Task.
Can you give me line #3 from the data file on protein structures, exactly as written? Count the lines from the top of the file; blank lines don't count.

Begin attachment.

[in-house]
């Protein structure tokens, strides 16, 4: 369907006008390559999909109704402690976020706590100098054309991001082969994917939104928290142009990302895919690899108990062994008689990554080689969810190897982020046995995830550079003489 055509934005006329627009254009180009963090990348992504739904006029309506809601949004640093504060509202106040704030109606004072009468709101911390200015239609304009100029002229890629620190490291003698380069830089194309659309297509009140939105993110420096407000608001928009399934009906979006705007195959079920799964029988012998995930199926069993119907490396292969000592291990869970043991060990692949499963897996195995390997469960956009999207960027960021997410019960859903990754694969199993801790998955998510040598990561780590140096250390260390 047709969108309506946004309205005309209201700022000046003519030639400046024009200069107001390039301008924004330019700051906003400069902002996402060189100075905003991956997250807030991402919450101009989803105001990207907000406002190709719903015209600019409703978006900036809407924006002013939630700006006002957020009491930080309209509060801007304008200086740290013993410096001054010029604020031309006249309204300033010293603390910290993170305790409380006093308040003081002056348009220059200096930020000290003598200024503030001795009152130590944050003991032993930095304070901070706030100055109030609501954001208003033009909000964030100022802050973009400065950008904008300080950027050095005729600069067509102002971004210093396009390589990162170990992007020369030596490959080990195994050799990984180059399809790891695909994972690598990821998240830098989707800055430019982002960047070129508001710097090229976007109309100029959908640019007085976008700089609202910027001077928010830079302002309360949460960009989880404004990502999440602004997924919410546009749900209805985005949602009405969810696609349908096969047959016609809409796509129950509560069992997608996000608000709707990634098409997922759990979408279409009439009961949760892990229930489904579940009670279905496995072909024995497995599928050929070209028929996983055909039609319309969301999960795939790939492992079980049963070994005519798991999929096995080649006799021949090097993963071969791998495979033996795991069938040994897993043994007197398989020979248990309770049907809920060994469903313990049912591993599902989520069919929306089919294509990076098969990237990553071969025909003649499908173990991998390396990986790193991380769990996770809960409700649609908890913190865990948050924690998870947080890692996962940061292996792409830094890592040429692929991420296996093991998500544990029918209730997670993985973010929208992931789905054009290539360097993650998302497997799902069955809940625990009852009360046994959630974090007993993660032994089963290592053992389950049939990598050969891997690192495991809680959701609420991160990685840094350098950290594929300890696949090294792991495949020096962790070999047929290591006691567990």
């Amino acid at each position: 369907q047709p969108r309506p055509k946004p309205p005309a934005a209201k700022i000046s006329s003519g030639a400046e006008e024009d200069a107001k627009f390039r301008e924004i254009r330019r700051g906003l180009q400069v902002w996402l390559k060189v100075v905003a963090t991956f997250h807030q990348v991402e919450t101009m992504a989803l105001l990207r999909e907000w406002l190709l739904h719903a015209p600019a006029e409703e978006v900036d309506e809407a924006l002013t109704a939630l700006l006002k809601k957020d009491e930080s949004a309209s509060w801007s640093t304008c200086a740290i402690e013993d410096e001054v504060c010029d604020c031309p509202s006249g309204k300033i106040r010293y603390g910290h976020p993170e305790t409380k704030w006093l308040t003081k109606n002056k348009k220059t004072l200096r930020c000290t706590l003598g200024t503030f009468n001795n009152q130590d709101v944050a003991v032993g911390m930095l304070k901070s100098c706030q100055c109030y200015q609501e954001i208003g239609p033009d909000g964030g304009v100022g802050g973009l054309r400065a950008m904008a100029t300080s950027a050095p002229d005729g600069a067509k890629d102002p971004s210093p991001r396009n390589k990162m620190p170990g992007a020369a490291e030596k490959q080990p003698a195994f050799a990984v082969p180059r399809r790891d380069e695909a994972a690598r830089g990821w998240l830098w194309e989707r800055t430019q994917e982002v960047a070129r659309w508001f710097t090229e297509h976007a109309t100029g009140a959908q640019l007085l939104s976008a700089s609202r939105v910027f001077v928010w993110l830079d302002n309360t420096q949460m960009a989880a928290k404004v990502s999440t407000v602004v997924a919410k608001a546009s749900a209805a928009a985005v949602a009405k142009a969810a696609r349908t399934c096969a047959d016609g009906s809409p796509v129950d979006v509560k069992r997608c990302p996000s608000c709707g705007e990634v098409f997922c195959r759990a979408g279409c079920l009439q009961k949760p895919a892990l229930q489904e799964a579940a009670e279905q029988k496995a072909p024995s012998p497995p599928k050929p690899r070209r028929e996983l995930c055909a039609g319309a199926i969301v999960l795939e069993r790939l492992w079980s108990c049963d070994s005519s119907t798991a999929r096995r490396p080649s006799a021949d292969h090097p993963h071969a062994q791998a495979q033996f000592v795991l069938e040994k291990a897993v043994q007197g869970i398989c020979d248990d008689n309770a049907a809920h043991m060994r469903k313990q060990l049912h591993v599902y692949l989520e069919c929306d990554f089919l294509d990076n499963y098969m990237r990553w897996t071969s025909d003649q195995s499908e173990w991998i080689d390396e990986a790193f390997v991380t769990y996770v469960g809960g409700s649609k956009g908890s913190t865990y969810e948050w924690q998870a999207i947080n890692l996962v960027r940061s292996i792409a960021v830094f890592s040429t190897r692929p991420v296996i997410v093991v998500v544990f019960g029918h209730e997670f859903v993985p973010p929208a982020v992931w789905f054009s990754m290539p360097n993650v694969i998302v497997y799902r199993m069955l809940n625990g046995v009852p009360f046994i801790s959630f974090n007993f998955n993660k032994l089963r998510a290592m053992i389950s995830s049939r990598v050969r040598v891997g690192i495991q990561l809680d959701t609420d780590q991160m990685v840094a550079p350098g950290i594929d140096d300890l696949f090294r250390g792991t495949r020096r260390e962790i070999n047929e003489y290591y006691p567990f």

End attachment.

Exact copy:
């Amino acid at each position: 369907q047709p969108r309506p055509k946004p309205p005309a934005a209201k700022i000046s006329s003519g030639a400046e006008e024009d200069a107001k627009f390039r301008e924004i254009r330019r700051g906003l180009q400069v902002w996402l390559k060189v100075v905003a963090t991956f997250h807030q990348v991402e919450t101009m992504a989803l105001l990207r999909e907000w406002l190709l739904h719903a015209p600019a006029e409703e978006v900036d309506e809407a924006l002013t109704a939630l700006l006002k809601k957020d009491e930080s949004a309209s509060w801007s640093t304008c200086a740290i402690e013993d410096e001054v504060c010029d604020c031309p509202s006249g309204k300033i106040r010293y603390g910290h976020p993170e305790t409380k704030w006093l308040t003081k109606n002056k348009k220059t004072l200096r930020c000290t706590l003598g200024t503030f009468n001795n009152q130590d709101v944050a003991v032993g911390m930095l304070k901070s100098c706030q100055c109030y200015q609501e954001i208003g239609p033009d909000g964030g304009v100022g802050g973009l054309r400065a950008m904008a100029t300080s950027a050095p002229d005729g600069a067509k890629d102002p971004s210093p991001r396009n390589k990162m620190p170990g992007a020369a490291e030596k490959q080990p003698a195994f050799a990984v082969p180059r399809r790891d380069e695909a994972a690598r830089g990821w998240l830098w194309e989707r800055t430019q994917e982002v960047a070129r659309w508001f710097t090229e297509h976007a109309t100029g009140a959908q640019l007085l939104s976008a700089s609202r939105v910027f001077v928010w993110l830079d302002n309360t420096q949460m960009a989880a928290k404004v990502s999440t407000v602004v997924a919410k608001a546009s749900a209805a928009a985005v949602a009405k142009a969810a696609r349908t399934c096969a047959d016609g009906s809409p796509v129950d979006v509560k069992r997608c990302p996000s608000c709707g705007e990634v098409f997922c195959r759990a979408g279409c079920l009439q009961k949760p895919a892990l229930q489904e799964a579940a009670e279905q029988k496995a072909p024995s012998p497995p599928k050929p690899r070209r028929e996983l995930c055909a039609g319309a199926i969301v999960l795939e069993r790939l492992w079980s108990c049963d070994s005519s119907t798991a999929r096995r490396p080649s006799a021949d292969h090097p993963h071969a062994q791998a495979q033996f000592v795991l069938e040994k291990a897993v043994q007197g869970i398989c020979d248990d008689n309770a049907a809920h043991m060994r469903k313990q060990l049912h591993v599902y692949l989520e069919c929306d990554f089919l294509d990076n499963y098969m990237r990553w897996t071969s025909d003649q195995s499908e173990w991998i080689d390396e990986a790193f390997v991380t769990y996770v469960g809960g409700s649609k956009g908890s913190t865990y969810e948050w924690q998870a999207i947080n890692l996962v960027r940061s292996i792409a960021v830094f890592s040429t190897r692929p991420v296996i997410v093991v998500v544990f019960g029918h209730e997670f859903v993985p973010p929208a982020v992931w789905f054009s990754m290539p360097n993650v694969i998302v497997y799902r199993m069955l809940n625990g046995v009852p009360f046994i801790s959630f974090n007993f998955n993660k032994l089963r998510a290592m053992i389950s995830s049939r990598v050969r040598v891997g690192i495991q990561l809680d959701t609420d780590q991160m990685v840094a550079p350098g950290i594929d140096d300890l696949f090294r250390g792991t495949r020096r260390e962790i070999n047929e003489y290591y006691p567990f």